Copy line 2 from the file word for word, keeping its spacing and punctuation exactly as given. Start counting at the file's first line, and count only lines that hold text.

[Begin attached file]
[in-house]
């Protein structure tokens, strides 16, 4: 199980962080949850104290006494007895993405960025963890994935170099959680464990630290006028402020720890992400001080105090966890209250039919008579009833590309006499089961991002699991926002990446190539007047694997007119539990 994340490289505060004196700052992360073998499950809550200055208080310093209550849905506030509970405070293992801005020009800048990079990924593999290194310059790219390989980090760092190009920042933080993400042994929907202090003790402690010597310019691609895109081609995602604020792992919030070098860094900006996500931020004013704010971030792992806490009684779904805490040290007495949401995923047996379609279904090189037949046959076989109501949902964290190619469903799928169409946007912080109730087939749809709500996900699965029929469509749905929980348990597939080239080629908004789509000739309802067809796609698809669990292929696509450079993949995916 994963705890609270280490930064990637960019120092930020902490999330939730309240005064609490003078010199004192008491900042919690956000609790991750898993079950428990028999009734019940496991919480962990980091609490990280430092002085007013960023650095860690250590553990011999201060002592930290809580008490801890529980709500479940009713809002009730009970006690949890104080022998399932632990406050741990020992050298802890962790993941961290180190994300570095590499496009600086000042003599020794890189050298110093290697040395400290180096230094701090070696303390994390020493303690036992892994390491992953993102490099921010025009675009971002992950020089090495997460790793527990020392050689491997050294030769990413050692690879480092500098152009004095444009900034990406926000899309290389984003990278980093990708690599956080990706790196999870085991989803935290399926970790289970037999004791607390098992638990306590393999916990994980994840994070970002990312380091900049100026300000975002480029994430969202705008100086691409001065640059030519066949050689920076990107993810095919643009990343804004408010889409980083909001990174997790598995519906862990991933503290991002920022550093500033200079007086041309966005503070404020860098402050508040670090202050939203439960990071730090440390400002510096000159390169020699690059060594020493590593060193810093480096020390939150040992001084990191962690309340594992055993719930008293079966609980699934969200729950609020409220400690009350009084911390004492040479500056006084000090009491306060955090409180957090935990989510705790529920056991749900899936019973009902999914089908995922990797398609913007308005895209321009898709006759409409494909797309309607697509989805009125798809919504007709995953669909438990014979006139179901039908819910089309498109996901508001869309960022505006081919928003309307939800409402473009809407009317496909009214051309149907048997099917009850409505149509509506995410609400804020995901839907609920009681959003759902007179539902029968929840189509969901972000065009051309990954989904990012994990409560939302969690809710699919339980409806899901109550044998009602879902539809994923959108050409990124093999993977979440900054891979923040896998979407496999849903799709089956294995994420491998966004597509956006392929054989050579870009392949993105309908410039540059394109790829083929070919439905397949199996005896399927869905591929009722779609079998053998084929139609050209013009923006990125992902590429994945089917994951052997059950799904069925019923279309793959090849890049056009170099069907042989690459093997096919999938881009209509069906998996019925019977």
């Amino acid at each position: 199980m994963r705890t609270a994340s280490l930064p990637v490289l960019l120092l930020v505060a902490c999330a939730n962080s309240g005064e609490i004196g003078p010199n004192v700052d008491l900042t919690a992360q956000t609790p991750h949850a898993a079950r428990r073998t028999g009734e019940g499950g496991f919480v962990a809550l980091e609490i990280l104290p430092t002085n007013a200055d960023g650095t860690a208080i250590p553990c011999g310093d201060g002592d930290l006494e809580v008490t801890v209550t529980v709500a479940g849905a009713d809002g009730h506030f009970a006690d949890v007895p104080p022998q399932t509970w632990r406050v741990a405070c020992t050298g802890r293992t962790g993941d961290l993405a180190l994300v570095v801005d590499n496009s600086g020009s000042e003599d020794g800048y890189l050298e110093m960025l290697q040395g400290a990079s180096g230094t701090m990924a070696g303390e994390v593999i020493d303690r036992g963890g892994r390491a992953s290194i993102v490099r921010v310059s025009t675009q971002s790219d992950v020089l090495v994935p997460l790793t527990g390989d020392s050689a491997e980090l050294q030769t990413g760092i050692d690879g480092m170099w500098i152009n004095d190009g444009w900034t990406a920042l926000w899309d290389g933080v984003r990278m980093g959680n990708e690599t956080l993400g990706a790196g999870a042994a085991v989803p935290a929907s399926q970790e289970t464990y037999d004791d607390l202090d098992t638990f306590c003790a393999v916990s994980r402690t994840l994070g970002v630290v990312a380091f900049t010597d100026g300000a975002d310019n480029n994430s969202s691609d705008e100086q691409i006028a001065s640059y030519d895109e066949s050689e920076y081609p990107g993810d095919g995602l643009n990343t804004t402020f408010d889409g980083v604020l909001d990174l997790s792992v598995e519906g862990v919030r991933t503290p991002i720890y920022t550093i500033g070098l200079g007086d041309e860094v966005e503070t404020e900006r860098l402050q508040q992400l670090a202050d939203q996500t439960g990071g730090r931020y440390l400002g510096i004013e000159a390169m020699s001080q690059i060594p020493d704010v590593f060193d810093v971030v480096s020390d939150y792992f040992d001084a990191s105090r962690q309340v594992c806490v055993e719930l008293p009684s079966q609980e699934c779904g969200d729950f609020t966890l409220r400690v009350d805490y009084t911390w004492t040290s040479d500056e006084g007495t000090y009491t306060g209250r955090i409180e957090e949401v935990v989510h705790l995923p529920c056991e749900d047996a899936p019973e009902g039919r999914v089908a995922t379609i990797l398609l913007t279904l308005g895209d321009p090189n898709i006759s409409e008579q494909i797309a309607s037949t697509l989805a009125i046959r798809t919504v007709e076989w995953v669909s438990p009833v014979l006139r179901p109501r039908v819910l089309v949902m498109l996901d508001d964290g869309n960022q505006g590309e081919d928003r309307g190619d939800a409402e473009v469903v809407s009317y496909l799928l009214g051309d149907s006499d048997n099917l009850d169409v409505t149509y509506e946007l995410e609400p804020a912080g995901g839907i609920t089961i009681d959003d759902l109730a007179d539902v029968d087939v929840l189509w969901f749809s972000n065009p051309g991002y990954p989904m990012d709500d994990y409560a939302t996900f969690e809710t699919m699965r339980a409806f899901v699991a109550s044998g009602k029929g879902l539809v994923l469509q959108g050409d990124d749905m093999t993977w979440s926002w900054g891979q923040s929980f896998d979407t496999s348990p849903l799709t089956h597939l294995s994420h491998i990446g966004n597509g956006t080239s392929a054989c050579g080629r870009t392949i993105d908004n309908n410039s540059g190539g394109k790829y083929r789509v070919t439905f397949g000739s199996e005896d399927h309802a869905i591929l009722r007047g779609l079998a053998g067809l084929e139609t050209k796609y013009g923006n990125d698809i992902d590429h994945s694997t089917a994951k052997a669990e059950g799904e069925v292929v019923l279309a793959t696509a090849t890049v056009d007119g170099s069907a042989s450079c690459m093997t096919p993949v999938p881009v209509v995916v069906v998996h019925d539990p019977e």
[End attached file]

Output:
């Protein structure tokens, strides 16, 4: 199980962080949850104290006494007895993405960025963890994935170099959680464990630290006028402020720890992400001080105090966890209250039919008579009833590309006499089961991002699991926002990446190539007047694997007119539990 994340490289505060004196700052992360073998499950809550200055208080310093209550849905506030509970405070293992801005020009800048990079990924593999290194310059790219390989980090760092190009920042933080993400042994929907202090003790402690010597310019691609895109081609995602604020792992919030070098860094900006996500931020004013704010971030792992806490009684779904805490040290007495949401995923047996379609279904090189037949046959076989109501949902964290190619469903799928169409946007912080109730087939749809709500996900699965029929469509749905929980348990597939080239080629908004789509000739309802067809796609698809669990292929696509450079993949995916 994963705890609270280490930064990637960019120092930020902490999330939730309240005064609490003078010199004192008491900042919690956000609790991750898993079950428990028999009734019940496991919480962990980091609490990280430092002085007013960023650095860690250590553990011999201060002592930290809580008490801890529980709500479940009713809002009730009970006690949890104080022998399932632990406050741990020992050298802890962790993941961290180190994300570095590499496009600086000042003599020794890189050298110093290697040395400290180096230094701090070696303390994390020493303690036992892994390491992953993102490099921010025009675009971002992950020089090495997460790793527990020392050689491997050294030769990413050692690879480092500098152009004095444009900034990406926000899309290389984003990278980093990708690599956080990706790196999870085991989803935290399926970790289970037999004791607390098992638990306590393999916990994980994840994070970002990312380091900049100026300000975002480029994430969202705008100086691409001065640059030519066949050689920076990107993810095919643009990343804004408010889409980083909001990174997790598995519906862990991933503290991002920022550093500033200079007086041309966005503070404020860098402050508040670090202050939203439960990071730090440390400002510096000159390169020699690059060594020493590593060193810093480096020390939150040992001084990191962690309340594992055993719930008293079966609980699934969200729950609020409220400690009350009084911390004492040479500056006084000090009491306060955090409180957090935990989510705790529920056991749900899936019973009902999914089908995922990797398609913007308005895209321009898709006759409409494909797309309607697509989805009125798809919504007709995953669909438990014979006139179901039908819910089309498109996901508001869309960022505006081919928003309307939800409402473009809407009317496909009214051309149907048997099917009850409505149509509506995410609400804020995901839907609920009681959003759902007179539902029968929840189509969901972000065009051309990954989904990012994990409560939302969690809710699919339980409806899901109550044998009602879902539809994923959108050409990124093999993977979440900054891979923040896998979407496999849903799709089956294995994420491998966004597509956006392929054989050579870009392949993105309908410039540059394109790829083929070919439905397949199996005896399927869905591929009722779609079998053998084929139609050209013009923006990125992902590429994945089917994951052997059950799904069925019923279309793959090849890049056009170099069907042989690459093997096919999938881009209509069906998996019925019977």